Goodreads members can search by year, month, and even look into the future to see which books are generating the most buzz.

Want to know which books published in 1929 are currently the most popular? A Farewell to Arms, The Sound and the Fury, and All Quiet on the Western Front are still perennial favorites.

What about 2009? The most popular books published in February were Fool: A Novel, by Christopher Moore, The Help by Kathryn Stockett, and Evermore by Alyson Noel.

And even more useful, what do people want to read next? This September, there are three books that are more popular than Dan Brown’s upcoming The Lost Symbol: Two young-adult novels from the Hunger Games series and the Books of Bayern Series, and the romance novel An Echo in the Bone.

Goodreads compiles these lists by tracking the number of people who have added each book to their shelves, either as Read, To-Read, or Currently Reading.


To view this new feature please go to:

New Releases By Date!



Goodreads Indonesia organizes bookswap, makes Jakarta Post
Posted by Otis Chandler on May 18, 2009

The Goodreads Indonesia group just let us know about a very cool sounding bookswap it organized in Jakarta this weekend. The Jakarta Post wrote a piece about the event titled Book fans benefit from book swapping.

We are just tickled pink to see members around the globe using Goodreads to organize and do great things. Congratulations to the Goodreads Indonesia group! And thanks much to Amang for sending the below clip:


Server maintenance
Posted by Michael Economy on May 10, 2009

Our hosting provider is currently doing some maintenance which is causing Goodreads to have some connectivity issues. You may encounter some delays when connecting to Goodreads. The maintenance they're doing is supposed to be done by 4am pst.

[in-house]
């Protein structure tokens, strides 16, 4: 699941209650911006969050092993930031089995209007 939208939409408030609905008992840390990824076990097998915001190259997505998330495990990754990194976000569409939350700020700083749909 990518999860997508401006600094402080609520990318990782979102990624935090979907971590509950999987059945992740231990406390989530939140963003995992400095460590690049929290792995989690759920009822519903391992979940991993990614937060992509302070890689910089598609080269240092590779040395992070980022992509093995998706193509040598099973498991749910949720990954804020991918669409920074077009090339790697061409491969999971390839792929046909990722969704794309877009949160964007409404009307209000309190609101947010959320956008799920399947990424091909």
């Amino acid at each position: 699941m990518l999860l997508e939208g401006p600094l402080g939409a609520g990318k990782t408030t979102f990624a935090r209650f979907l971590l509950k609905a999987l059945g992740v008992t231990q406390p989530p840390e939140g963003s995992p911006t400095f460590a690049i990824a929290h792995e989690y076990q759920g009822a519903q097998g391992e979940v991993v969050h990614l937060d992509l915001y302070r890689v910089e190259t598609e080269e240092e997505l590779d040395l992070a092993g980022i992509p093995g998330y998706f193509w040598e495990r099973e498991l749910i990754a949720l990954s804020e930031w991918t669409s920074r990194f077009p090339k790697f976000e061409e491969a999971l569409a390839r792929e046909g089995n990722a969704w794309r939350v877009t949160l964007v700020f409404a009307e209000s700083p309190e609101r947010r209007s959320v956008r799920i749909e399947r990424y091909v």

Sorry!
Matching kindred souls through a shared love of books
Posted by Otis Chandler on April 29, 2009

We just received an amazing email from one of our members. With his permission, I am pasting it below. We have gotten a few notes about successful matches, and each one is equally amazing.


"I just wanted to drop you a line to tell you about something wonderful that happened as a result of Goodreads. I received an invitation from a student to join Goodreads. I joined and added books then found that I could add friends. I began looking for educators in my area to add as friends and then looked at their friends. I found one person in particular with whom I was very compatible as far as books read and ratings. I added her as a friend and we soon began discussions of books. I told her about a book that looked good and planned to read. A couple of days later she bought the book and read it sparking even more discussion. Soon we were using IM to chat and eventually texting and talking on the phone. I know goodreads is not a dating website, neither of us were looking for someone to date when we joined. We eventually met in person and have been together ever since.
Goodreads helped match two kindred souls through a shared love of books and now a love for each other. Thank you for a wonderful website and a place for bibliophiles to join together and share their passion."


The Ayn Rand Phenomenon
Posted by Elizabeth on April 28, 2009

I've only read one Ayn Rand book, The Fountainhead, but it certainly captivated my attention. The archetypal characters were blissfully black and white, and painted a strong case for Rand's philosophy of Objectivism. However, I have many good friends who can't stand her work.

So, I took notice when I read in CNN that the current political climate in the United States has sparked a fury of Ayn Rand book sales.

I'd be interested to know if Goodreads members think her books are newly relevant or not.

Cheers,
Elizabeth
Los Angeles Times Festival of Books
Posted by Otis Chandler on April 25, 2009



The Goodreads team will be running around the LA Times Festival of Books tomorrow. We won't have a booth, but we will be wearing Goodreads tshirts, handing out bookmarks, and I will be on several panels - follow it on Twitter.

If you live in LA, the festival is really a fun way to spend the day - lots of books, food, famous authors, and an excuse to get outside on a beautiful day - what more do you need?

Plus they have a fun logo!